Mobile Learning

© Flickr / Dan Zen

Mobile learning refers to using mobile electronic devices to facilitate teaching and learning processes, both inside and outside of the classroom.

Mobile learning is often “content-light” and is thus used more as a tool that helps learners access audio materials, send and receive text messages, respond to quizzes, participate in instant chat, make brief notes, or reflect on their learning.

Mobile learning eliminates the need to have special computer rooms and offers teachers full freedom to let students work with online applications at their own pace.

The devices used in mobile learning are commonly:

  • Mobile phones and smart phones
  • Personal listening devices such as mp3/mp4 players
  • Lightweight, portable computers such as tablets, netbooks and small laptops
  • Games consoles,
  • E-book readers, and electronic dictionaries.

Devices are increasingly becoming multi-functional and thus may be used to fulfill a variety of professional, social, and educational tasks. Equally  important  are  the  networks  and  infrastructures  which  enable  the  devices  to  be connected  to  one  another  and  to  the  Internet.

Examples

In the classroom

  • Students using handheld computers or smart phones to look up information during lectures
  • Students using handheld voting systems in a classroom or lecture room to make decisions and gather information
  • Students using mobile devices in the classroom to enhance group collaboration among students and instructors.
  • Instructors using mobile devices to gather information and get “real-time” evaluation data.

Outside of the classroom

  • The mobile phone (through text SMS notices) can be used for distance education or with students whose course requires them to be highly mobile
  • Podcasting consists of listening to audio recordings of lectures, and can be used to review live lectures and to provide opportunities for students to rehearse oral presentations. Podcasts may also provide supplemental information to enhance traditional lectures
  • Using the communication features of a mobile phone as part of a larger learning activity (e.g.: sending media or texts into a central portfolio, or exporting audio files from a learning platform to your phone)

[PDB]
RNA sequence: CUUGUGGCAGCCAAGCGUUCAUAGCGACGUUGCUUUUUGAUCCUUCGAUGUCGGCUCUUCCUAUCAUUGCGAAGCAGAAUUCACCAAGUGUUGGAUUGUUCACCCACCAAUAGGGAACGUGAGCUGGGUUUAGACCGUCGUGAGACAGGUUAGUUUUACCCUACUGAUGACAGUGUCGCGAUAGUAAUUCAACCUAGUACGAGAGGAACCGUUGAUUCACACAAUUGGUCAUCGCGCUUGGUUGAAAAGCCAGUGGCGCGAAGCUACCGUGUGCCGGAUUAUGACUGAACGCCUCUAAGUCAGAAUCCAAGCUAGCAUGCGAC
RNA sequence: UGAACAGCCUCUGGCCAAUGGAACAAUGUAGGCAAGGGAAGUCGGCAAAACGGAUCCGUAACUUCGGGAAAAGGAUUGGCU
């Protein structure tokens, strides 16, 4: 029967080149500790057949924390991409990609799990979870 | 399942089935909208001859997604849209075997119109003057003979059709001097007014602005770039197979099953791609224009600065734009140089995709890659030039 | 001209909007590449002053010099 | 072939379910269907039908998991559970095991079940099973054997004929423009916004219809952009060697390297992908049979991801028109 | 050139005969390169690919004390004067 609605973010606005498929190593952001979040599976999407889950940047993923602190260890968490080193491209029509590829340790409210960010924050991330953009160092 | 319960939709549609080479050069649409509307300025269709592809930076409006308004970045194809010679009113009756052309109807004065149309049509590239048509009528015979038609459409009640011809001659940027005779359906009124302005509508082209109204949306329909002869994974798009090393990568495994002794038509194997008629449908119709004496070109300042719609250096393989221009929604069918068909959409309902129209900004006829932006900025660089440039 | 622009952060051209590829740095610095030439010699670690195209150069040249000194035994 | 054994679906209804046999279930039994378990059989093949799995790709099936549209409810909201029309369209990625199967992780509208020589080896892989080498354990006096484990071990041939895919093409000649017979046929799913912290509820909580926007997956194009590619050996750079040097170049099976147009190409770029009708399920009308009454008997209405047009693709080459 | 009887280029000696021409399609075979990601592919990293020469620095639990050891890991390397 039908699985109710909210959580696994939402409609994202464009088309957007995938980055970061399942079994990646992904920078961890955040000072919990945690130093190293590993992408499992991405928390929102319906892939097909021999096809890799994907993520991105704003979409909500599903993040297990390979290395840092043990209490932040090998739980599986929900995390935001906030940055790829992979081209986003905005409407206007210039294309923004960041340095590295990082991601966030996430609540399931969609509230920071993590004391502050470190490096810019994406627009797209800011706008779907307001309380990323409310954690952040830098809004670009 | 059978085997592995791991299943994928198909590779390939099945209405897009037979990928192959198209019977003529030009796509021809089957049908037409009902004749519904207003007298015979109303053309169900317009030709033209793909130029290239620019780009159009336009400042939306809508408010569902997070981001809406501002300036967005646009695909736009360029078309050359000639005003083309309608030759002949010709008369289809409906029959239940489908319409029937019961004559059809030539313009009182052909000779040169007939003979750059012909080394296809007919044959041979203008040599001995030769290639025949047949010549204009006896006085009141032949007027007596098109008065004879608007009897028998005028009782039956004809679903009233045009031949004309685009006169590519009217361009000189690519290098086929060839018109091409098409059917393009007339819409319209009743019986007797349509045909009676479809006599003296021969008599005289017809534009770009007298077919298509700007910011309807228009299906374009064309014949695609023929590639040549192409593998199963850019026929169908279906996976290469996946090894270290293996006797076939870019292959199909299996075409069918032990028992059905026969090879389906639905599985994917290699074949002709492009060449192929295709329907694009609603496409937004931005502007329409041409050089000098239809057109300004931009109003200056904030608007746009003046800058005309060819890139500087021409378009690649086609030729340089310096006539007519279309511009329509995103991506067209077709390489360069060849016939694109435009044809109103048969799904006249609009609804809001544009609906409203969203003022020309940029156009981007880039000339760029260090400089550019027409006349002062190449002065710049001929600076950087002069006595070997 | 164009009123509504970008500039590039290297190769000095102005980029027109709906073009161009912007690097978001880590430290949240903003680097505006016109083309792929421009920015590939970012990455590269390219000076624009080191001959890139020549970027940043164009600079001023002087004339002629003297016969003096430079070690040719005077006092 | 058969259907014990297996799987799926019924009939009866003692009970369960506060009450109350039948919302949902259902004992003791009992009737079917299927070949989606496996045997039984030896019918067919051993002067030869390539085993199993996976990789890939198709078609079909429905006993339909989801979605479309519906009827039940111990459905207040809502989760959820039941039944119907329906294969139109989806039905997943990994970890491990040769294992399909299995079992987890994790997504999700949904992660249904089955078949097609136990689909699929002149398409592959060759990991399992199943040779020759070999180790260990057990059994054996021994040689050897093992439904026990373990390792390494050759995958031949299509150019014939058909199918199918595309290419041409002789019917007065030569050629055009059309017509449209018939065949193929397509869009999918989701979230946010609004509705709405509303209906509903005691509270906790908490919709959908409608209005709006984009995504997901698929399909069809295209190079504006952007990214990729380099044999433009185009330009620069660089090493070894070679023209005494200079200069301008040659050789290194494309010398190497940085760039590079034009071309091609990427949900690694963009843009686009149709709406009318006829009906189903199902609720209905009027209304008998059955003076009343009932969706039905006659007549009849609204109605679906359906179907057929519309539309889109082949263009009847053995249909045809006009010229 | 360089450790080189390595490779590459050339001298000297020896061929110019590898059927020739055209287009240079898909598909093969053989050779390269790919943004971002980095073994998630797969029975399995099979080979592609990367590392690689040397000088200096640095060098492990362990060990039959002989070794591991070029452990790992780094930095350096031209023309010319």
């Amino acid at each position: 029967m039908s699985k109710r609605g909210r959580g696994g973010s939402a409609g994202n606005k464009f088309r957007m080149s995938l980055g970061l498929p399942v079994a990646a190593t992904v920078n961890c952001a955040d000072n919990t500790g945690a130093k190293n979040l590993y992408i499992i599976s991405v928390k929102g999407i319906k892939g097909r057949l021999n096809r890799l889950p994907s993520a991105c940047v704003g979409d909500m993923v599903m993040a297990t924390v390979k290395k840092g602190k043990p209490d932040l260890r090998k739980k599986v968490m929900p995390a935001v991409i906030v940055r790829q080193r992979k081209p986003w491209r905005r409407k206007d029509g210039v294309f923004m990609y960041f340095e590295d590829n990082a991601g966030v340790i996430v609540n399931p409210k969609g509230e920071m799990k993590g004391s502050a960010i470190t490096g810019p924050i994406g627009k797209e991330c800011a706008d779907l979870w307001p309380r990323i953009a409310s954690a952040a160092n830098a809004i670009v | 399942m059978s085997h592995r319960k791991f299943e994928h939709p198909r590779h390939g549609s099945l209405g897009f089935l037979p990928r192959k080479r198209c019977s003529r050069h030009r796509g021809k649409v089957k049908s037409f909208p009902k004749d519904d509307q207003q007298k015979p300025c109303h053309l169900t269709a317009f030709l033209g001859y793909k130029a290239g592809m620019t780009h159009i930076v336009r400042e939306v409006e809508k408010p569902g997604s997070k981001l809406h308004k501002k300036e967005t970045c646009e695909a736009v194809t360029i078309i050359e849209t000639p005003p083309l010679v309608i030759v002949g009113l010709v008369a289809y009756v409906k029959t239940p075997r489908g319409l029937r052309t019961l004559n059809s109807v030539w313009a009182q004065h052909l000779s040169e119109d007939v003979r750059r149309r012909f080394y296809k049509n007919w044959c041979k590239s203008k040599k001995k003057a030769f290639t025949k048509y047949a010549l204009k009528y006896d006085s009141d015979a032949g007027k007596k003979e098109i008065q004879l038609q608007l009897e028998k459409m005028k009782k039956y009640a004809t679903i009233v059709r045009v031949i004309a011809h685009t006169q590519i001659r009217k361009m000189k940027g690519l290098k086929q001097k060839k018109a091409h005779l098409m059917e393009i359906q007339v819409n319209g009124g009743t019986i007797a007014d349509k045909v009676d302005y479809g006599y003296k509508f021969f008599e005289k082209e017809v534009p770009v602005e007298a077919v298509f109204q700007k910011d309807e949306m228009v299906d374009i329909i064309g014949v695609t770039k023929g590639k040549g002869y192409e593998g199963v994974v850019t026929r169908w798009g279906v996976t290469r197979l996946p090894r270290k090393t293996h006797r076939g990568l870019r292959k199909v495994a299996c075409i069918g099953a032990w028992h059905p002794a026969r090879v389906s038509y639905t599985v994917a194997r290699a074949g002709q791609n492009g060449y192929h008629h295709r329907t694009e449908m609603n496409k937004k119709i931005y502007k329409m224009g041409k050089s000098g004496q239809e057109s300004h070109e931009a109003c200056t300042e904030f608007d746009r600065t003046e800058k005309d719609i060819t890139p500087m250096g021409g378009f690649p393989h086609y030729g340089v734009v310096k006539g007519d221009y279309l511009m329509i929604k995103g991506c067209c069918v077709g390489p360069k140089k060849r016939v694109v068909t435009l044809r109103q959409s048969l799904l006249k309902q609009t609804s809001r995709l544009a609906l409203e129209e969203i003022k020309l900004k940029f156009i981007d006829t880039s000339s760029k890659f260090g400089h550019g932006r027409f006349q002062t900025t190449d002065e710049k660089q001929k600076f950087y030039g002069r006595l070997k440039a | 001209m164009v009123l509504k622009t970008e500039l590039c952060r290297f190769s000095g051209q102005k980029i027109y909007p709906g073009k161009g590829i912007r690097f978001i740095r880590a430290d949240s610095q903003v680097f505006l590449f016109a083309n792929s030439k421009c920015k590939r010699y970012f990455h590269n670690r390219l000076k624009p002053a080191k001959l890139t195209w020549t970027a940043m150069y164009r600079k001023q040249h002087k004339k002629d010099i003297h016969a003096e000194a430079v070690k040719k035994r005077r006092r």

• Learning in museums or galleries with handheld or wearable technologies

Links

  1. Mobile Learning for Expanding Educational Opportunities
    UNESCO Bangkok
    http://cms2.unescobkk.org/index.php?id=3732
    . This report is a compilation of the presentations of the “International Workshop on Mobile Learning for Expanding Educational Opportunities” held in Tokyo, Japan, from 16 to 20 May 2005. 

  2. Mobile learning for quality education and social inclusion
    UNESCO Institute for Information Technologies in Education
    http://iite.unesco.org/publications/3214679/
    . Policy brief for educators and education policymakers 

  3. The Motill project
    European Union

    http://www.motill.eu/ 

    Mobile Technologies in Lifelong Learning: best practices”, is a one year project. It is funded by the European Commission within the National Lifelong Learning Strategies (NLLS) – Transversal programme

  4. Institutional Responses to Emergent Technologies
    Joint Information Systems Committee.

    http://www.jisc.ac.uk/whatwedo.aspx 

    JISC is funded by the UK HE and FE funding bodies to provide world-class leadership in the innovative use of ICT to support education and research. JISC manages and funds 202 Projects within 31 Programmes. Outputs and lessons are made available to the HE and FE community.

  5. International Association for Mobile Learning

    http://mlearning.noe-kaleidoscope.org/ 

    IAmLearn is a membership organization to promote excellence in research, development and application of mobile and contextual learning. It organizes the annual mLearn international conference series and manages the website to collate and disseminate information about new projects, emerging technologies, and teaching resources.